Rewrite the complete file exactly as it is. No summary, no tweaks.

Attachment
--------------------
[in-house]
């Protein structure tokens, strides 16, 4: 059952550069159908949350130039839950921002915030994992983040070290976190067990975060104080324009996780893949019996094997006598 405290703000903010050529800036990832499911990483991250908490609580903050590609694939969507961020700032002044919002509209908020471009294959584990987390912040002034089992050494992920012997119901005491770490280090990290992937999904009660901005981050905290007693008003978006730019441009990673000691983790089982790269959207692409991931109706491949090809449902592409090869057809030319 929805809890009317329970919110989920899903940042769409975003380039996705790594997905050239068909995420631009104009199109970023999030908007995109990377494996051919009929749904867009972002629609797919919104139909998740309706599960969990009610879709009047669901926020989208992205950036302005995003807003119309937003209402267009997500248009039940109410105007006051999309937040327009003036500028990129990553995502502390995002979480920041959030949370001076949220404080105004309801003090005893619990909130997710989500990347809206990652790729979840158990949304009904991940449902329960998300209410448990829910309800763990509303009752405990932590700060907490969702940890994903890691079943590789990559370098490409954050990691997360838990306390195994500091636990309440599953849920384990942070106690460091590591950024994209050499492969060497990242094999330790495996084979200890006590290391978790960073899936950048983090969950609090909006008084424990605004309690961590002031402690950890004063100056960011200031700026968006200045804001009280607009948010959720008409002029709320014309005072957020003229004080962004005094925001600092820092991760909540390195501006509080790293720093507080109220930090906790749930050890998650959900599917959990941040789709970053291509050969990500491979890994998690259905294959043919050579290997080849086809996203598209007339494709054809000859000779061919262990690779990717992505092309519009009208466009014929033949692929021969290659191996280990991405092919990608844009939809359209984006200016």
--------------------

[in-house]
């Protein structure tokens, strides 16, 4: 059952550069159908949350130039839950921002915030994992983040070290976190067990975060104080324009996780893949019996094997006598 405290703000903010050529800036990832499911990483991250908490609580903050590609694939969507961020700032002044919002509209908020471009294959584990987390912040002034089992050494992920012997119901005491770490280090990290992937999904009660901005981050905290007693008003978006730019441009990673000691983790089982790269959207692409991931109706491949090809449902592409090869057809030319 929805809890009317329970919110989920899903940042769409975003380039996705790594997905050239068909995420631009104009199109970023999030908007995109990377494996051919009929749904867009972002629609797919919104139909998740309706599960969990009610879709009047669901926020989208992205950036302005995003807003119309937003209402267009997500248009039940109410105007006051999309937040327009003036500028990129990553995502502390995002979480920041959030949370001076949220404080105004309801003090005893619990909130997710989500990347809206990652790729979840158990949304009904991940449902329960998300209410448990829910309800763990509303009752405990932590700060907490969702940890994903890691079943590789990559370098490409954050990691997360838990306390195994500091636990309440599953849920384990942070106690460091590591950024994209050499492969060497990242094999330790495996084979200890006590290391978790960073899936950048983090969950609090909006008084424990605004309690961590002031402690950890004063100056960011200031700026968006200045804001009280607009948010959720008409002029709320014309005072957020003229004080962004005094925001600092820092991760909540390195501006509080790293720093507080109220930090906790749930050890998650959900599917959990941040789709970053291509050969990500491979890994998690259905294959043919050579290997080849086809996203598209007339494709054809000859000779061919262990690779990717992505092309519009009208466009014929033949692929021969290659191996280990991405092919990608844009939809359209984006200016």